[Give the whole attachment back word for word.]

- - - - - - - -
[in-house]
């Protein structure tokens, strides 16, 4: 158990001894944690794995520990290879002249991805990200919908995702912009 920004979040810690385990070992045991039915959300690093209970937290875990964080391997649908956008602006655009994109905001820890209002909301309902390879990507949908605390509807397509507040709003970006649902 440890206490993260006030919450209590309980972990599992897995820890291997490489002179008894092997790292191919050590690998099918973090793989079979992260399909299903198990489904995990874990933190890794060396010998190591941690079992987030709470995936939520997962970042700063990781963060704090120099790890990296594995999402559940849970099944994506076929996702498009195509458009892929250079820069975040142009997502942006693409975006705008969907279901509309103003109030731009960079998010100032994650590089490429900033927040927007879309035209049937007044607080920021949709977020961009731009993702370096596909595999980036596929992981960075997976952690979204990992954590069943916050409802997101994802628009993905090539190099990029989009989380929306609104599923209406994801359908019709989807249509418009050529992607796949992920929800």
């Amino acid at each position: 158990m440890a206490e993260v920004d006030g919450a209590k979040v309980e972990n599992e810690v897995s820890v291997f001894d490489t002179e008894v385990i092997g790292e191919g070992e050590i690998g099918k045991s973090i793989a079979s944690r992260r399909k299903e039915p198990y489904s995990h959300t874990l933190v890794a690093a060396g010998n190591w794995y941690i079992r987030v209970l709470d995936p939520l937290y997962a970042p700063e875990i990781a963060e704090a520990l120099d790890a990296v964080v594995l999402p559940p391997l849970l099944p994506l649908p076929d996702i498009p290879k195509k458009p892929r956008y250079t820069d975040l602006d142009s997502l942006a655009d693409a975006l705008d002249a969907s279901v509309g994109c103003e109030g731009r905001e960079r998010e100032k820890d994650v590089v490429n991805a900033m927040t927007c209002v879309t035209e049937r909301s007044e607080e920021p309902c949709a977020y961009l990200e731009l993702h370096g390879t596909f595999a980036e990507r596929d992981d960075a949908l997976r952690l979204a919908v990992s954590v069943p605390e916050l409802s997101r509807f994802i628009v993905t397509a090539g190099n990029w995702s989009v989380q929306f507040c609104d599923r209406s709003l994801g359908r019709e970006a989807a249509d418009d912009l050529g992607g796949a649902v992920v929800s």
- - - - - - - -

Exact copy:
[in-house]
């Protein structure tokens, strides 16, 4: 158990001894944690794995520990290879002249991805990200919908995702912009 920004979040810690385990070992045991039915959300690093209970937290875990964080391997649908956008602006655009994109905001820890209002909301309902390879990507949908605390509807397509507040709003970006649902 440890206490993260006030919450209590309980972990599992897995820890291997490489002179008894092997790292191919050590690998099918973090793989079979992260399909299903198990489904995990874990933190890794060396010998190591941690079992987030709470995936939520997962970042700063990781963060704090120099790890990296594995999402559940849970099944994506076929996702498009195509458009892929250079820069975040142009997502942006693409975006705008969907279901509309103003109030731009960079998010100032994650590089490429900033927040927007879309035209049937007044607080920021949709977020961009731009993702370096596909595999980036596929992981960075997976952690979204990992954590069943916050409802997101994802628009993905090539190099990029989009989380929306609104599923209406994801359908019709989807249509418009050529992607796949992920929800």
């Amino acid at each position: 158990m440890a206490e993260v920004d006030g919450a209590k979040v309980e972990n599992e810690v897995s820890v291997f001894d490489t002179e008894v385990i092997g790292e191919g070992e050590i690998g099918k045991s973090i793989a079979s944690r992260r399909k299903e039915p198990y489904s995990h959300t874990l933190v890794a690093a060396g010998n190591w794995y941690i079992r987030v209970l709470d995936p939520l937290y997962a970042p700063e875990i990781a963060e704090a520990l120099d790890a990296v964080v594995l999402p559940p391997l849970l099944p994506l649908p076929d996702i498009p290879k195509k458009p892929r956008y250079t820069d975040l602006d142009s997502l942006a655009d693409a975006l705008d002249a969907s279901v509309g994109c103003e109030g731009r905001e960079r998010e100032k820890d994650v590089v490429n991805a900033m927040t927007c209002v879309t035209e049937r909301s007044e607080e920021p309902c949709a977020y961009l990200e731009l993702h370096g390879t596909f595999a980036e990507r596929d992981d960075a949908l997976r952690l979204a919908v990992s954590v069943p605390e916050l409802s997101r509807f994802i628009v993905t397509a090539g190099n990029w995702s989009v989380q929306f507040c609104d599923r209406s709003l994801g359908r019709e970006a989807a249509d418009d912009l050529g992607g796949a649902v992920v929800s």